3. The back wall of the cellar was a drywalled and insulated framed wall in front of a ten foot high foundation. a heat sink that transfers the heat of the warmer air in the room into the cooler ground on the other side. I designed a double-deep. For the racking I pulled from the north wall into the center of the room. I decided to try to get Mother Earth to provide the cooling. in effect. Conversely. I developed convection currents where the warmer air at the top of the room circulated down and across the foundation giving up the heat to the ground outside. stepped-down series of towers that create a wine-bottle-waterfall effect capped at the end with shelves cut from 1x4’s. The foundation and the earth behind it is.! and the Nouveaux Niche. Framing. 2010 4 . the latter being where my newly bottled wines will age for up to a year before being ready to drink. Then I simply pulled out the insulation through these strips and used a 12” x 12’ ﬁbercement perforated sofﬁt panel to cover the openings. Insulating and Finishing the Walls and Ceiling T H R E E T R E E C E L L A R S! A Cool Cellar © Steve Hughes. By doing this. Passive Cooling Having majored in Environmental Science in college and studied quite a bit about solar energy and earth sheltering. so instead. 2. The top vent was purposefully located a couple feet below the surface on the outside because the top couple feet of earth is subject to warming and cooling over the course of the year while the ground below the top two feet remains very stabile at 55ºF to 60ºF. I cut a 10” wide strip across the bottom of the wall and another eight feet above the ﬂoor. I was loathe to remove the drywall in order to get the air contact with the foundation. if the air in the cellar is cooler than our average ambient temperature of about 55ºF it will radiate its heat back and maintain a stabile temperature.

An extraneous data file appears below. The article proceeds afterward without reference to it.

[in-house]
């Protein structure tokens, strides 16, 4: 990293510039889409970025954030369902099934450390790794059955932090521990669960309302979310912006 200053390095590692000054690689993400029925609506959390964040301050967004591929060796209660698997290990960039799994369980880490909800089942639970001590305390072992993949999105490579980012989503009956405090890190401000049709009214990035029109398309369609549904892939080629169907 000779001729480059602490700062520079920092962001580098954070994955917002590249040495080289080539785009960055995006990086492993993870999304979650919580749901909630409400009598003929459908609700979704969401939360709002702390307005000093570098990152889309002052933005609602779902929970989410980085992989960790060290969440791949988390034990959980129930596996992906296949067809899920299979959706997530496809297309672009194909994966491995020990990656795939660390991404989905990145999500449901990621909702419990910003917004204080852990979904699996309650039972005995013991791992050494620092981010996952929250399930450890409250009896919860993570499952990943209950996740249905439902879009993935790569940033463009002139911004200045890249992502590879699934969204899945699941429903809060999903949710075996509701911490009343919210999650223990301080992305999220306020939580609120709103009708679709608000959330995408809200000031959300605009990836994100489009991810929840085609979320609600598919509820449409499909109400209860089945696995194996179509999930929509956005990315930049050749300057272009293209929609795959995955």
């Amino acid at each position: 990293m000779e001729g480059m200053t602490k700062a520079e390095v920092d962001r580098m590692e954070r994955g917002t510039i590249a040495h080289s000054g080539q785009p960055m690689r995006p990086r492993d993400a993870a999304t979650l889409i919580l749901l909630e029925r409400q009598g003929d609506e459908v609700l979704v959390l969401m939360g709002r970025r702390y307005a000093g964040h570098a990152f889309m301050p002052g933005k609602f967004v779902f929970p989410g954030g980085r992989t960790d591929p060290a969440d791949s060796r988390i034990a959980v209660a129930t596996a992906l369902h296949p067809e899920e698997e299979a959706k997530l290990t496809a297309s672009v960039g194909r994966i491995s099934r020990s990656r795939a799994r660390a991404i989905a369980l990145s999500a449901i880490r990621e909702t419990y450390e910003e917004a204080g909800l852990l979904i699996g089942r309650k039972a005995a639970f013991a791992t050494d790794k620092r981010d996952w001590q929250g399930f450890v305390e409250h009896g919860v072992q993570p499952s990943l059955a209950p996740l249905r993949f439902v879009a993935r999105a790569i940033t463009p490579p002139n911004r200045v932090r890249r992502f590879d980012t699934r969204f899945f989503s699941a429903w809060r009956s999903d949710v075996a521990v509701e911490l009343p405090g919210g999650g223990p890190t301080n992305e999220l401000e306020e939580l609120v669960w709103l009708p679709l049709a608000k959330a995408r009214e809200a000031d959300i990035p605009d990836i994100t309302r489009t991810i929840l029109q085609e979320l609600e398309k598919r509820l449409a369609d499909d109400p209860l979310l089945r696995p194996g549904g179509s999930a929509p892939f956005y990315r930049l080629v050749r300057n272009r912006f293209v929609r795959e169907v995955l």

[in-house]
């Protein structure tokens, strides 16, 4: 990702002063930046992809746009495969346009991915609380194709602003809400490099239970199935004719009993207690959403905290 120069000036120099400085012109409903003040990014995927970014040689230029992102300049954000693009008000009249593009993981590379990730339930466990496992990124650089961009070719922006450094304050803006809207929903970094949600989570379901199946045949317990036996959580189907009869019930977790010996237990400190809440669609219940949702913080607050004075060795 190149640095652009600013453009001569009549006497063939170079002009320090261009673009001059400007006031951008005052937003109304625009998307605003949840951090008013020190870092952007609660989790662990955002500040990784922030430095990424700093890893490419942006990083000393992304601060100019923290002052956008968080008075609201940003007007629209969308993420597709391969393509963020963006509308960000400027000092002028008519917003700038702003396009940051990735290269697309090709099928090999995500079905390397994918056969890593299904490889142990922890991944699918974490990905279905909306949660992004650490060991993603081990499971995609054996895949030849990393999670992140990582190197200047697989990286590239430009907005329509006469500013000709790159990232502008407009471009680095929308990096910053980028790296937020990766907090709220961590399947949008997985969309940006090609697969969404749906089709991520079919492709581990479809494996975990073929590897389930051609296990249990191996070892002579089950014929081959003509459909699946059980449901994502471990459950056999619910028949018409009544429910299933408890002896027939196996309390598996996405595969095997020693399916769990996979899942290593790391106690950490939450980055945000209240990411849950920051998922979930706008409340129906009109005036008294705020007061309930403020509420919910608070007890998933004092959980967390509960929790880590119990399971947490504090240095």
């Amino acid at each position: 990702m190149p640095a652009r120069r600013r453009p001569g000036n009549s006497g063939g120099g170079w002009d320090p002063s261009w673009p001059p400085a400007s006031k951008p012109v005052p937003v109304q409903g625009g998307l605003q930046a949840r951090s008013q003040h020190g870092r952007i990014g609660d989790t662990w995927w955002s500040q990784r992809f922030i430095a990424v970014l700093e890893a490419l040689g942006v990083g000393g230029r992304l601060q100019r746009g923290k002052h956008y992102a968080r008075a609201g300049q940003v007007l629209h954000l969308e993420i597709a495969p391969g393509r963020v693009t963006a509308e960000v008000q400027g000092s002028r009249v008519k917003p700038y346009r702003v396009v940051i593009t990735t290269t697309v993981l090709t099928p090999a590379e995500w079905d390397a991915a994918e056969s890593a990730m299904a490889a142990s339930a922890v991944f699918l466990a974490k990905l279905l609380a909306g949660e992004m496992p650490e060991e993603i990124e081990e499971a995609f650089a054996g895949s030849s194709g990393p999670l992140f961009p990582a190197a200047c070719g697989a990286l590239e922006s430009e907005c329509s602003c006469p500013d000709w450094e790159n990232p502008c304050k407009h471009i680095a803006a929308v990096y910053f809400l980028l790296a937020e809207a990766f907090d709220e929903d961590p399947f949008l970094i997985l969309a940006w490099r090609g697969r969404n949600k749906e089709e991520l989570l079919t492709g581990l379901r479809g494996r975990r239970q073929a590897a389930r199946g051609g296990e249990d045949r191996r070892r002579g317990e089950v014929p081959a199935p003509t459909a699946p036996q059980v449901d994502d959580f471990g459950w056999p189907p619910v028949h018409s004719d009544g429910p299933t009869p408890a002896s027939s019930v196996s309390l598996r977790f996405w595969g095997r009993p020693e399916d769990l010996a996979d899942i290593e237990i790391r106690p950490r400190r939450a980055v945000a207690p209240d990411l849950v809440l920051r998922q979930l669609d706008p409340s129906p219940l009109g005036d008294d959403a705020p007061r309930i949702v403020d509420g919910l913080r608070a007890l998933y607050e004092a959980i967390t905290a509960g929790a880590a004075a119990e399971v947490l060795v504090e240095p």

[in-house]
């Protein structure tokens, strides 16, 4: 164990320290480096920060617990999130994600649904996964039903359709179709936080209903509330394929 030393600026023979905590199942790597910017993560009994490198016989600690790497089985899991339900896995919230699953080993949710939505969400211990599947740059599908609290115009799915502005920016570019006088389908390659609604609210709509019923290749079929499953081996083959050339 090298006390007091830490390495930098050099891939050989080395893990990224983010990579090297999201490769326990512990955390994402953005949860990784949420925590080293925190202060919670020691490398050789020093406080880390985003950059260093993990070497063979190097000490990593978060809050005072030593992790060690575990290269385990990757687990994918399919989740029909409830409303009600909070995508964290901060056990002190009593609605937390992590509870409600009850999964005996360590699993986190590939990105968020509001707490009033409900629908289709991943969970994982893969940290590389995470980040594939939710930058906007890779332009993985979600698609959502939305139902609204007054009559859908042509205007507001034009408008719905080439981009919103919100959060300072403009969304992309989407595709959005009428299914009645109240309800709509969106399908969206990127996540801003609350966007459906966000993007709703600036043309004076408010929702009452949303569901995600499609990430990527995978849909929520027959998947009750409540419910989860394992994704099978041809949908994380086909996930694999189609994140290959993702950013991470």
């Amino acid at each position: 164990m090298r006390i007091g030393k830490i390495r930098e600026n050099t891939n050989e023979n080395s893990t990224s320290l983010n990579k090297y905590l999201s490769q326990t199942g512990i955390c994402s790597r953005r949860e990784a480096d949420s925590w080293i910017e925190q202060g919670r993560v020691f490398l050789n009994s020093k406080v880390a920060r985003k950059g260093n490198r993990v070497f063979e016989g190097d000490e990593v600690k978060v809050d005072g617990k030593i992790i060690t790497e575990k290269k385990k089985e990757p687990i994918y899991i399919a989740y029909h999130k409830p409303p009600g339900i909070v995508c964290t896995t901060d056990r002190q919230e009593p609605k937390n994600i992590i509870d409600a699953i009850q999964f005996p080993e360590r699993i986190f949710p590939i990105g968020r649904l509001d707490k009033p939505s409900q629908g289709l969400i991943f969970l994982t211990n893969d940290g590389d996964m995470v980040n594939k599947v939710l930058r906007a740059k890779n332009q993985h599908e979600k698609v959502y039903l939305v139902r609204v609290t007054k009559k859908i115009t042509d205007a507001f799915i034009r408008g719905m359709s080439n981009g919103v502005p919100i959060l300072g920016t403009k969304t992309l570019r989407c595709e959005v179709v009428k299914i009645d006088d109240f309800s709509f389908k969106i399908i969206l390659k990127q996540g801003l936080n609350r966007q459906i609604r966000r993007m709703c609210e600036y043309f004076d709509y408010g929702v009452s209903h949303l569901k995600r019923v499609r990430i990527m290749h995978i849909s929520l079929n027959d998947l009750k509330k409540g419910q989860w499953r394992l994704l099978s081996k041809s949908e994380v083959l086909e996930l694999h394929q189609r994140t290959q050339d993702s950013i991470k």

4. I rented an insulation blower and ﬁlled the wall cavities with cellulose insulation. but unfortunately it took four coats to cover the lighter paint behind it. including the new walls I built to close off the cellar. I reused the insulation from the foundation wall for the new walls. As it dries and expands it creates a little mushroom shaped cap that protrudes out of the hole.! The interior walls. 2010 5 . so rather than installing ﬂooring there. I was able to ﬁll the holes in the walls and ceiling with some expansive insulation foam (it comes in a can like spray paint). Milling the Rough Cedar Lumber T H R E E T R E E C E L L A R S! A Cool Cellar © Steve Hughes. Again. The ceiling was also ﬁlled in a similar manner. A couple coats of joint compound followed by a squirt of canned touch up texture to make the patches match the surrounding wall and we’re ready to paint. Once the insulation was ﬁnished. Next I mapped out the shape of the racking on the concrete ﬂoor. We selected a paint color called “Raisin”. except the holes needed to be elongated so the blower hose could be pushed to within about 4’ of the ends of the joist bays and drawn out as they ﬁlled in order to get them completely full. The concrete ﬂooring under the racks would also act as heat absorbers. Then with a serrated bread knife. so as to minimize additional drywall work (did I mention I really don’t like doing drywall?) I located the studs in the other interior walls with a stud ﬁnder and then drilled 2” holes near the top of each stud bay. I cut the hardened foam ﬂush with the walls and ceiling. I just painted the concrete a color matching the ﬂoor covering. which we thought appropriate. needed to be insulated to maximize the cooling efﬁciency.